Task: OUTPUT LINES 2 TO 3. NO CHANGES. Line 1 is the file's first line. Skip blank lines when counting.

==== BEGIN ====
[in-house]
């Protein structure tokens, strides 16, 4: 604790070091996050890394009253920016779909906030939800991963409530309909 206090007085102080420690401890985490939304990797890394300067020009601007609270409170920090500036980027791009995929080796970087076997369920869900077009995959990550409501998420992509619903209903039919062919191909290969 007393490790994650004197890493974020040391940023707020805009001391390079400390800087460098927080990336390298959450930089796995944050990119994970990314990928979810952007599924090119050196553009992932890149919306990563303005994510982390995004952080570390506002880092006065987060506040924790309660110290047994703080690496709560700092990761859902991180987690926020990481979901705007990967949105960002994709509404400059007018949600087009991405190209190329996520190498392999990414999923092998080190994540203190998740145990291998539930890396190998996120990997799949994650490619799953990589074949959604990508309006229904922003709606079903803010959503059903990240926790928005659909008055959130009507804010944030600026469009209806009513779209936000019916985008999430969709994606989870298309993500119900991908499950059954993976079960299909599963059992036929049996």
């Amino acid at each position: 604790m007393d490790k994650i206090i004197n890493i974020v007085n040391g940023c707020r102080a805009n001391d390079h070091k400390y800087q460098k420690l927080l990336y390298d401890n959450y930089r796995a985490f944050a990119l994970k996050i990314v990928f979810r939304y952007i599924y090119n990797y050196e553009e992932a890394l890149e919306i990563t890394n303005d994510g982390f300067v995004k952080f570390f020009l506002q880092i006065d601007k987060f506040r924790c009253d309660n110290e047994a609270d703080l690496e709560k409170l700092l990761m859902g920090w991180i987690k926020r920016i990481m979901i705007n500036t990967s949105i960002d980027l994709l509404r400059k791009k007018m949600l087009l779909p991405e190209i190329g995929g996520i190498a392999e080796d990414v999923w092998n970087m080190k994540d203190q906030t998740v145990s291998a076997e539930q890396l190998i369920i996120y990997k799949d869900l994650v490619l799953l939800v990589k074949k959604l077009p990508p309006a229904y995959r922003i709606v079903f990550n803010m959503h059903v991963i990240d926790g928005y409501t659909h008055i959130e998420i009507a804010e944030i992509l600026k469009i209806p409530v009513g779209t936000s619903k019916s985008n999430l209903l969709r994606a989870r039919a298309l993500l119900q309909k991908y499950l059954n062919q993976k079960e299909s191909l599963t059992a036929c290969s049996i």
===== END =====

């Protein structure tokens, strides 16, 4: 604790070091996050890394009253920016779909906030939800991963409530309909 206090007085102080420690401890985490939304990797890394300067020009601007609270409170920090500036980027791009995929080796970087076997369920869900077009995959990550409501998420992509619903209903039919062919191909290969 007393490790994650004197890493974020040391940023707020805009001391390079400390800087460098927080990336390298959450930089796995944050990119994970990314990928979810952007599924090119050196553009992932890149919306990563303005994510982390995004952080570390506002880092006065987060506040924790309660110290047994703080690496709560700092990761859902991180987690926020990481979901705007990967949105960002994709509404400059007018949600087009991405190209190329996520190498392999990414999923092998080190994540203190998740145990291998539930890396190998996120990997799949994650490619799953990589074949959604990508309006229904922003709606079903803010959503059903990240926790928005659909008055959130009507804010944030600026469009209806009513779209936000019916985008999430969709994606989870298309993500119900991908499950059954993976079960299909599963059992036929049996």
């Amino acid at each position: 604790m007393d490790k994650i206090i004197n890493i974020v007085n040391g940023c707020r102080a805009n001391d390079h070091k400390y800087q460098k420690l927080l990336y390298d401890n959450y930089r796995a985490f944050a990119l994970k996050i990314v990928f979810r939304y952007i599924y090119n990797y050196e553009e992932a890394l890149e919306i990563t890394n303005d994510g982390f300067v995004k952080f570390f020009l506002q880092i006065d601007k987060f506040r924790c009253d309660n110290e047994a609270d703080l690496e709560k409170l700092l990761m859902g920090w991180i987690k926020r920016i990481m979901i705007n500036t990967s949105i960002d980027l994709l509404r400059k791009k007018m949600l087009l779909p991405e190209i190329g995929g996520i190498a392999e080796d990414v999923w092998n970087m080190k994540d203190q906030t998740v145990s291998a076997e539930q890396l190998i369920i996120y990997k799949d869900l994650v490619l799953l939800v990589k074949k959604l077009p990508p309006a229904y995959r922003i709606v079903f990550n803010m959503h059903v991963i990240d926790g928005y409501t659909h008055i959130e998420i009507a804010e944030i992509l600026k469009i209806p409530v009513g779209t936000s619903k019916s985008n999430l209903l969709r994606a989870r039919a298309l993500l119900q309909k991908y499950l059954n062919q993976k079960e299909s191909l599963t059992a036929c290969s049996i």